Speed and coke are particularly irritant to your veins and tissues, so if you can bear it- try smoking or snorting it instead.

Cleaning your own syringes: If you must re-use a syringe that you have previously used, attempt to disinfect a rinsed syringe by;

Leave a comment


  1. lori

     /  February 21, 2015

    Hi im 26 and i shot up meth and missed at the.end it blew my skin and i started bleeding it stoped so u thought oh ill be fine then now 3 days later i have black hole in the middle of a red hot swollen the middle is black and feels like a scab but wont come off idk what i should do or even what it is

  2. So I’m 25, turning 26 in September. I have insurance through my parent’s but it will run out soon. I just quit shooting heroin (11 days now!) But before quitting I was injecting into my butt muscle pretty much 3 times a day. I have multiple abscesses, some healed but left my skin concave. I still have about 4 areas on the side of my butt that drain if I press on them. Even just sitting in a chair, it’s like I’ll come home at the end of the day and my underwear will have dried leakage from the abscesses on both sides of my boxers. I think the obvious thing is to see a doctor-which I can do- but anything I can do about the healed concave brown skin on the sides of my butt from healed abscesses? WHAT SHOULD I DO IN GENERAL? I’m clean but can my body heal? I used to have a great butt (lol) but now it’s got open sores and concave Brown areas all over. Any help much appreciated!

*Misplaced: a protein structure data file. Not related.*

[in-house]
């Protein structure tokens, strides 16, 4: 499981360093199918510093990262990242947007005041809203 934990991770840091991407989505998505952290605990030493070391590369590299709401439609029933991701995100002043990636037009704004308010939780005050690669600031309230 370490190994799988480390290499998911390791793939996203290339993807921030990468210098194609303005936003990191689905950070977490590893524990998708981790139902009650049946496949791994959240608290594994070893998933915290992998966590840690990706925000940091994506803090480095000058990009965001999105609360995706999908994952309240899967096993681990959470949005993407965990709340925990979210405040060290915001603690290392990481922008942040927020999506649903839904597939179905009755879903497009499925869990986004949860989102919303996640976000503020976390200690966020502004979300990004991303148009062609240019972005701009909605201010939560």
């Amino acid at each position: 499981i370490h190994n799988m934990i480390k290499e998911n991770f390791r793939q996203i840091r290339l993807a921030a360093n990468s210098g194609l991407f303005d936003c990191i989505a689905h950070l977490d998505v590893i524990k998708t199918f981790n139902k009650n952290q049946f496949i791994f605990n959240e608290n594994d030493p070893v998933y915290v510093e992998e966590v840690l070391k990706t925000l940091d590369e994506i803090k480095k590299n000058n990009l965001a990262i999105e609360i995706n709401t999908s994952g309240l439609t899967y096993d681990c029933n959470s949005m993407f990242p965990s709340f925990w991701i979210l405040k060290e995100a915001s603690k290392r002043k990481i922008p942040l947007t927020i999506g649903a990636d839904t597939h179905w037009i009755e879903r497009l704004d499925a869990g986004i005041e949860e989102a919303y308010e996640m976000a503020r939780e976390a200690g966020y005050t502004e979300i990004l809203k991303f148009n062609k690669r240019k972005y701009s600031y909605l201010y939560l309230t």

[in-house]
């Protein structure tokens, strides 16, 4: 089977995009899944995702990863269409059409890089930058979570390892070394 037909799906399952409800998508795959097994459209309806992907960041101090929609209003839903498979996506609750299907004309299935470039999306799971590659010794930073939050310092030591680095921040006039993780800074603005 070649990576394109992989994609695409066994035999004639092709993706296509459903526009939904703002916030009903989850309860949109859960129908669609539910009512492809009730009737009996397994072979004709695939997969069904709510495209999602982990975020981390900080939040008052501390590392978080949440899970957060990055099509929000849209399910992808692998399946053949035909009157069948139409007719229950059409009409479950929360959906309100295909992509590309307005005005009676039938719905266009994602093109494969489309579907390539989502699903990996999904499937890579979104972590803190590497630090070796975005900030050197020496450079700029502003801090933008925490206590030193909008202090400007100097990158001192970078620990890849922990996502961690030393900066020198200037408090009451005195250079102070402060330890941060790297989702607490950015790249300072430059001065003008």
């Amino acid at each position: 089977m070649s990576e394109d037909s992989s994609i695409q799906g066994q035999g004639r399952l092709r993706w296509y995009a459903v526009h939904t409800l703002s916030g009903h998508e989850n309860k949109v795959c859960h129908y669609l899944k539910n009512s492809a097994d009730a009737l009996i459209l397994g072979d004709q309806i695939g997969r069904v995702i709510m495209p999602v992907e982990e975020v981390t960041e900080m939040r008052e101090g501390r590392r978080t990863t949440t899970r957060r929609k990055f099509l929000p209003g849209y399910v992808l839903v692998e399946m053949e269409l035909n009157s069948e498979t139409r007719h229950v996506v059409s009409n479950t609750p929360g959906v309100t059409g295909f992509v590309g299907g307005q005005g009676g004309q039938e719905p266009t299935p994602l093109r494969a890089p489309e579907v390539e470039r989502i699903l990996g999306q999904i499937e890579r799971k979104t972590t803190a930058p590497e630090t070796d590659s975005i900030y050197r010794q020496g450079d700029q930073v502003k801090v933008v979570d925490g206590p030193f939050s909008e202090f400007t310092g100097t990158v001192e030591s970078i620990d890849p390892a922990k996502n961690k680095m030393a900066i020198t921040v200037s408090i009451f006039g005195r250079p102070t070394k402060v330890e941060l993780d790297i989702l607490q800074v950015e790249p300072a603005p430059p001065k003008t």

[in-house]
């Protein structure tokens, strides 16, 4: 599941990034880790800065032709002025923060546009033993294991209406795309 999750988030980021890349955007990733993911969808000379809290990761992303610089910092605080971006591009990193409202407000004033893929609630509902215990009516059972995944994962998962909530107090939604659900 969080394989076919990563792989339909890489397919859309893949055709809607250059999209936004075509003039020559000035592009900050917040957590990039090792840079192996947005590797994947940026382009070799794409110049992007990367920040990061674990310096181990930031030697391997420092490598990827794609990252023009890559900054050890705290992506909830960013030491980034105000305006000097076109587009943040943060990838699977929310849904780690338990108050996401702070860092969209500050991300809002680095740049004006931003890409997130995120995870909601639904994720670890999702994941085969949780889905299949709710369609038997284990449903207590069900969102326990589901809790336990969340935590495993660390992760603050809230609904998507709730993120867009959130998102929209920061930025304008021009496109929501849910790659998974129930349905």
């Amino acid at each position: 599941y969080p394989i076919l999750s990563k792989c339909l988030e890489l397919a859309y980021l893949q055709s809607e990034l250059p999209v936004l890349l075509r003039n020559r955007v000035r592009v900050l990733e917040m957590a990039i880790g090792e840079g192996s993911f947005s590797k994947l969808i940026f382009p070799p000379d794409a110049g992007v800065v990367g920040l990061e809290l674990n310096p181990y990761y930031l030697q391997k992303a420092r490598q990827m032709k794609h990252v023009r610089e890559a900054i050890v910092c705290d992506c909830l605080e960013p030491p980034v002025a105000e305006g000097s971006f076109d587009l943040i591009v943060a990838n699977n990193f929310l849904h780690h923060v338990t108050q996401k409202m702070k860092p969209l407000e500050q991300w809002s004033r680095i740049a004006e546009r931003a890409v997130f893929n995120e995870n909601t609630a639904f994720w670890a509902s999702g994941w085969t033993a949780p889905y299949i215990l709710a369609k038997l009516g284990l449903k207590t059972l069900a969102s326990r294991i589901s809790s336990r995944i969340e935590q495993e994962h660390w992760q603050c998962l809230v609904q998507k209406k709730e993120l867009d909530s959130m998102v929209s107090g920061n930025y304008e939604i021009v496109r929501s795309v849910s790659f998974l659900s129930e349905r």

3. URGENT :: Shot up in the veins on my bisepts and missed or had the cord to tight and it blew up my vein and missed it all in one. Feels like half a golf ball in my arm. Not to painful but I don’t know if these ones will go away like others I have had. Any help Thanks. Doctor is last resort. Family will disown me.

    • Hi Michael,

      The question you raise is a serious one. While I can respect that you have very legitimate concerns about being disowned by your family, you need to place your personal health and safety above these concerns. It sounds like you’re going to be ok anyhow, but here are some basic things to watch out for:

      1) increased swelling at the injection site, or around it
      2) heat coming off of the wound